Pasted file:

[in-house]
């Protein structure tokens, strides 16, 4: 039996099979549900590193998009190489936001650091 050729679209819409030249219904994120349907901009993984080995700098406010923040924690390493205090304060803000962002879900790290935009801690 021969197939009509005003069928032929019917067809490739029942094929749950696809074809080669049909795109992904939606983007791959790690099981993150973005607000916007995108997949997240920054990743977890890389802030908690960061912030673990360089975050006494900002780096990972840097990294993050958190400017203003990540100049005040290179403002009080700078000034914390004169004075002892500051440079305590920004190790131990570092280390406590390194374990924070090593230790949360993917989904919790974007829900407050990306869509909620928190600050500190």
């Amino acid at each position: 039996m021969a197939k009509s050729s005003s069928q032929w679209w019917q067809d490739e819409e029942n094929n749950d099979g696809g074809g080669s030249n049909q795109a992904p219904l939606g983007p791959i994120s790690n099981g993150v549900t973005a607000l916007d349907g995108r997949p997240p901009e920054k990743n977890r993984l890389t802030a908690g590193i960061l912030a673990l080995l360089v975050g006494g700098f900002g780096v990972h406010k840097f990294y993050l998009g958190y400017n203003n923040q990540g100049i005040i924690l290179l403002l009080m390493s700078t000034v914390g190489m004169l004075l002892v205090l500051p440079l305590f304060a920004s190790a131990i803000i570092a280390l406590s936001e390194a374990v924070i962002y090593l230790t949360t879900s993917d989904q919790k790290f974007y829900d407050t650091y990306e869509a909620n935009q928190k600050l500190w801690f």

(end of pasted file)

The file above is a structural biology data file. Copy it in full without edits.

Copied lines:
[in-house]
């Protein structure tokens, strides 16, 4: 039996099979549900590193998009190489936001650091 050729679209819409030249219904994120349907901009993984080995700098406010923040924690390493205090304060803000962002879900790290935009801690 021969197939009509005003069928032929019917067809490739029942094929749950696809074809080669049909795109992904939606983007791959790690099981993150973005607000916007995108997949997240920054990743977890890389802030908690960061912030673990360089975050006494900002780096990972840097990294993050958190400017203003990540100049005040290179403002009080700078000034914390004169004075002892500051440079305590920004190790131990570092280390406590390194374990924070090593230790949360993917989904919790974007829900407050990306869509909620928190600050500190």
């Amino acid at each position: 039996m021969a197939k009509s050729s005003s069928q032929w679209w019917q067809d490739e819409e029942n094929n749950d099979g696809g074809g080669s030249n049909q795109a992904p219904l939606g983007p791959i994120s790690n099981g993150v549900t973005a607000l916007d349907g995108r997949p997240p901009e920054k990743n977890r993984l890389t802030a908690g590193i960061l912030a673990l080995l360089v975050g006494g700098f900002g780096v990972h406010k840097f990294y993050l998009g958190y400017n203003n923040q990540g100049i005040i924690l290179l403002l009080m390493s700078t000034v914390g190489m004169l004075l002892v205090l500051p440079l305590f304060a920004s190790a131990i803000i570092a280390l406590s936001e390194a374990v924070i962002y090593l230790t949360t879900s993917d989904q919790k790290f974007y829900d407050t650091y990306e869509a909620n935009q928190k600050l500190w801690f």